/ ----------------------------------------------------------------

def determinant( mat ): ...
result = lastr[jx]
assert(result<>0.) ....
assert(result<>0.)
nom *= result # Compenstate for multiplying a row. ....
assert(nom<>0.) ...

/-----------------------------------------

Now on some matrices the assert triggers, meaning that nom is zero.
How can that ever happen? mon start out as 1. and gets multiplied
with a number that is asserted to be not zero.

Any hints appreciated.

Groetjes Albert
I know it's not the question, but if you want a replacement for octave
did you try numpy (and scipy) ? The determinant would be computer faster
and with less memory than with your function.

I'm using several programming languages in a mix to solve Euler problems.
This is about learning how octave compares to python for a certain kind of
problem as anything.
The determinant program I had lying around, but it was infinite precision
with integer only arithmetic. Then I made a simple modification and got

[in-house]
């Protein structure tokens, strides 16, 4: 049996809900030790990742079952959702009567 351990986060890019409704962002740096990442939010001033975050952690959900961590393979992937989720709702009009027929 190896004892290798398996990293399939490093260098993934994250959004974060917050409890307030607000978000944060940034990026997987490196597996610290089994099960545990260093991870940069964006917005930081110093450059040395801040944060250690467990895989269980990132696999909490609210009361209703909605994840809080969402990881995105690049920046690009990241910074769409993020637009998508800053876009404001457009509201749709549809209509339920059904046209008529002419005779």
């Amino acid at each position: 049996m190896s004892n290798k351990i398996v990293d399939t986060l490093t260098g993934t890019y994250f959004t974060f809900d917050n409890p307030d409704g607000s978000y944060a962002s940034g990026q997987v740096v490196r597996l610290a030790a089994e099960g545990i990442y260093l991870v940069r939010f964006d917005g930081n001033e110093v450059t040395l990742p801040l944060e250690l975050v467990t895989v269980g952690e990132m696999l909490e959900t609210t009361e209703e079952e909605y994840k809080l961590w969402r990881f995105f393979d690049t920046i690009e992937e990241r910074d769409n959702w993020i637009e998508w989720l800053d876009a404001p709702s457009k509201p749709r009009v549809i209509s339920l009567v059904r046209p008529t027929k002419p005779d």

mad because I didn't understand why it didn't work.

I have used numpy and its det before, but I find it difficult to
remember how to create a matrix in numpy. This is the kind of thing
that is hard to find in the docs. Now I looked it up in my old
programs: you start a matrix with the zeroes() function.

I expect the built in determinant of octave to be on a par with corresponding
python libraries.

Groetjes Albert

J

#### Joseph Martinot-Lagarde

Le 13/05/2014 11:56, Albert van der Horst a écrit :
Le 10/05/2014 17:24, Albert van der Horst a écrit :
I have the following code for calculating the determinant of
a matrix. It works inasfar that it gives the same result as an
octave program on a same matrix.

/ ----------------------------------------------------------------